Meanwhile the Quaker sanctuary tradition continued far from Britain and the United States. Kenyan Quakers offered aid and refuge to Rwandan and Burundian refugees during the genocide of 1994. When civil conflict broke out in Kenya in 2007–2008, Friends gave refuge to Kikuyu and Luo people, “with the awareness that the result might be for other neighbors to burn Friends’ homes or churches” (Angell and Dandelion 2013, p. 562).
During the Obama administration (2008–2016) the U.S. government deported an unprecedented number of undocumented migrants. Reaction was muted, except among immigrant rights advocates, who shifted and widened their focus as they realized that all migrants had the same human rights. For them, categories of “deserving” and “undeserving” could no longer be justified. In this way the Quaker Testimony of equality seemed to be permeating the public sphere.
In 2014 a few interfaith coalitions around the USA began announcing that they would offer physical sanctuary to undocumented people at risk of deportation. The New Sanctuary Movement was reborn. With the 2016 election of Donald Trump, who campaigned on an anti-immigrant platform, migrants’ advocates were galvanized into action. Quakers joined other denominations in forming networks, lobbying Congress and state legislatures (through the Friends Committee on National Legislation), and carrying out a variety of sanctuary activities. For example, the Sanctuary Congregation Network of the National Capital Area formed in early 2016; by late 2017, more than 60 congregations from 17 faith traditions, including seven Quaker meetings, were involved.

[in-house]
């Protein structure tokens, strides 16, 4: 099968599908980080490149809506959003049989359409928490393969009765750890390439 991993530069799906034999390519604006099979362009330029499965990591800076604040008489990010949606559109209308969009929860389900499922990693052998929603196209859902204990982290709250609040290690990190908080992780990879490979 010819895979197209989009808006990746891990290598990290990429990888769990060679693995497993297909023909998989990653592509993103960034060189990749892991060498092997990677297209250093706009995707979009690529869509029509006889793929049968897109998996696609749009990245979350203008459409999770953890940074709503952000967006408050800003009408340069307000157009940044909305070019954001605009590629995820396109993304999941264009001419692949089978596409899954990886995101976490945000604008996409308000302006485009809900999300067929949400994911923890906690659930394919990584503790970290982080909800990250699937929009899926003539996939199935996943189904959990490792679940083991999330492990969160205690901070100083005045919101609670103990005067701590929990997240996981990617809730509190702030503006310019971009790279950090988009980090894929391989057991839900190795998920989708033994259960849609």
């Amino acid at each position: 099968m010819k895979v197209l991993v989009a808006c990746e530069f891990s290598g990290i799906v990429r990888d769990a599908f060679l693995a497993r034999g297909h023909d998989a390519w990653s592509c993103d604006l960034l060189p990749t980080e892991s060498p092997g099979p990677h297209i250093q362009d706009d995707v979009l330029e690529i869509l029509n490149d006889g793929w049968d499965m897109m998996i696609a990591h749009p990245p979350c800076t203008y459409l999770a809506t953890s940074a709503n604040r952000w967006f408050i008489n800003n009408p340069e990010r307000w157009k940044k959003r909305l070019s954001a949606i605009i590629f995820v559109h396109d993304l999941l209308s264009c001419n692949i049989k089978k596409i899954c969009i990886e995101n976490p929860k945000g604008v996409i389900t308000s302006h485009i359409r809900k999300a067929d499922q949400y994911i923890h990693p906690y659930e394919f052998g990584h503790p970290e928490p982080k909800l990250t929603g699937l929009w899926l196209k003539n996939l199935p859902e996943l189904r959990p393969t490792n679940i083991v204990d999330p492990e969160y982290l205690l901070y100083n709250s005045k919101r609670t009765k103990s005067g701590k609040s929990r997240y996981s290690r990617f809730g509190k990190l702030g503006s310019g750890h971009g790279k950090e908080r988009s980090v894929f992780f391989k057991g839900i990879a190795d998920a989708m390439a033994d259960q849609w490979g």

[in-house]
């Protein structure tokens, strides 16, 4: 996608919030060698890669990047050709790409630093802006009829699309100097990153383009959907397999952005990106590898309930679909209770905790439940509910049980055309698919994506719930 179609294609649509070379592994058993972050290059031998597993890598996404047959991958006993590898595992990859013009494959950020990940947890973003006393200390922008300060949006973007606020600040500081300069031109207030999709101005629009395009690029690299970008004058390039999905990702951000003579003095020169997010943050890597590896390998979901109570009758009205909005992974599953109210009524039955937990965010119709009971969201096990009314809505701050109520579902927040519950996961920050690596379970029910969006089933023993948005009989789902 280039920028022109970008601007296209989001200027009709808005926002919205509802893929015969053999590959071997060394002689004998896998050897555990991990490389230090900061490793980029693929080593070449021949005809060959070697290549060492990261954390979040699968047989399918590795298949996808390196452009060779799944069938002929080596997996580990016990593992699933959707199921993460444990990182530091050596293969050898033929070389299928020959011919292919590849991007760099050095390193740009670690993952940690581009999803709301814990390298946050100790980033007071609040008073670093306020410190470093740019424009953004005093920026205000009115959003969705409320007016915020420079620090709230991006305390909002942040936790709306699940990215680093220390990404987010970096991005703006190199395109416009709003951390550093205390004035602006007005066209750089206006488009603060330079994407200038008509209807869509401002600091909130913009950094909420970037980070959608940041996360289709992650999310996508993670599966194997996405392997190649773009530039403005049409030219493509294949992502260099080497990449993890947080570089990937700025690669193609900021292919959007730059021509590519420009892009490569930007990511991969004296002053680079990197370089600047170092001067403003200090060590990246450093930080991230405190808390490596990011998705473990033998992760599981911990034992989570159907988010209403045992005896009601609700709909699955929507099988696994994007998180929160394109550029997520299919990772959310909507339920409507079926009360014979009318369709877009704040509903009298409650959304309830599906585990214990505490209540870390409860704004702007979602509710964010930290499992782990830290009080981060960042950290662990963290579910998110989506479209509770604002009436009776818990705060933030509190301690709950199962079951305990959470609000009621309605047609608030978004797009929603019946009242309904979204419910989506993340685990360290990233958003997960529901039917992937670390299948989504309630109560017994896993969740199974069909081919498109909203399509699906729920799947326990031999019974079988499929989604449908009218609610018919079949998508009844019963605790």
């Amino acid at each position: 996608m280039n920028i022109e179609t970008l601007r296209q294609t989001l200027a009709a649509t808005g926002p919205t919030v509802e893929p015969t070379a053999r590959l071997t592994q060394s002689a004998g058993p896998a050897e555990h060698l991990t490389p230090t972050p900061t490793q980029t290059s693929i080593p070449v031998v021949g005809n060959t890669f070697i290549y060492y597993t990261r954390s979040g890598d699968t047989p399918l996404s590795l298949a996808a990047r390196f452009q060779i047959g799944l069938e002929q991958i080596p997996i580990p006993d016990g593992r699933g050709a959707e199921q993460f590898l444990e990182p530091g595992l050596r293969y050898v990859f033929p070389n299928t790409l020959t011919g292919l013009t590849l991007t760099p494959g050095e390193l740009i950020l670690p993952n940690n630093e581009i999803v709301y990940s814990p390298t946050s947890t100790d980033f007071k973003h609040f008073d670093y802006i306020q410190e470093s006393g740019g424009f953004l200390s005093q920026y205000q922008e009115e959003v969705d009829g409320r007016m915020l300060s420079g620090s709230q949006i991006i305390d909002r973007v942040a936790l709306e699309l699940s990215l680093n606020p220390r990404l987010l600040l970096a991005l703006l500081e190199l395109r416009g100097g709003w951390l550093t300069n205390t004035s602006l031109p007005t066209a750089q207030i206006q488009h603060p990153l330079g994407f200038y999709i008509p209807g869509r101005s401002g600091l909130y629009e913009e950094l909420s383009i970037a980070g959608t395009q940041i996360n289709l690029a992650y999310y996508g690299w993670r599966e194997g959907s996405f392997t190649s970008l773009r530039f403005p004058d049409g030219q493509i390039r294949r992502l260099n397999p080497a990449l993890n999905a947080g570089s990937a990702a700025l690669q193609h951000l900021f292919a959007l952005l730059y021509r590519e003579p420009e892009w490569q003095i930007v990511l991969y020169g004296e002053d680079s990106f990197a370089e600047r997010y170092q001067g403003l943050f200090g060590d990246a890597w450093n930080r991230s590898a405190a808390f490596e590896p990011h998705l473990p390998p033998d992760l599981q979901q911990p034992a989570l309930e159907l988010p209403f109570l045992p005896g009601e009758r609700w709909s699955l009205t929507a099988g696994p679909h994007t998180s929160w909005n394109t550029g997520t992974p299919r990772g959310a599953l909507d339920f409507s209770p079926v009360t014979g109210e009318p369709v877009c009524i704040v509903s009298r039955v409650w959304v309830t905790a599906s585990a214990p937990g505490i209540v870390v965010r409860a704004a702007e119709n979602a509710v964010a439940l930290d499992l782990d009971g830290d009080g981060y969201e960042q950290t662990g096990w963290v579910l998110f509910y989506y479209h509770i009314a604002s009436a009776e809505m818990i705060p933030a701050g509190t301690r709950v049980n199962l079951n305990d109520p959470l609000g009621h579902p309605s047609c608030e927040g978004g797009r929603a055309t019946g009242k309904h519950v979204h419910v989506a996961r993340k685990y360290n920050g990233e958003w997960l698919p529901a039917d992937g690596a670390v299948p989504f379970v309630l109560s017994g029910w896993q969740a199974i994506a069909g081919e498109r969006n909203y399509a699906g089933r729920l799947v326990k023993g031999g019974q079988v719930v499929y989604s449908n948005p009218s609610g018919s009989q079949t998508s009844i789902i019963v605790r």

Church World Service (CWS) estimated that some 800 congregations around the country were participating in the New Sanctuary Movement as of late 2017 (Andersen 2018). Only 21 Quaker meetings were on the CWS list. Nevertheless, Quakers privately offered physical sanctuary or other support to migrants. Their activities included sponsoring Know Your Rights presentations, accompanying migrants to immigration court hearings and Immigration and Customs Enforcement (ICE) check-ins, monitoring ICE raids in their communities, assisting migrants’ families, teaching English and other subjects to migrants, donating funds to legal defense and advocacy groups, and helping refugees resettle.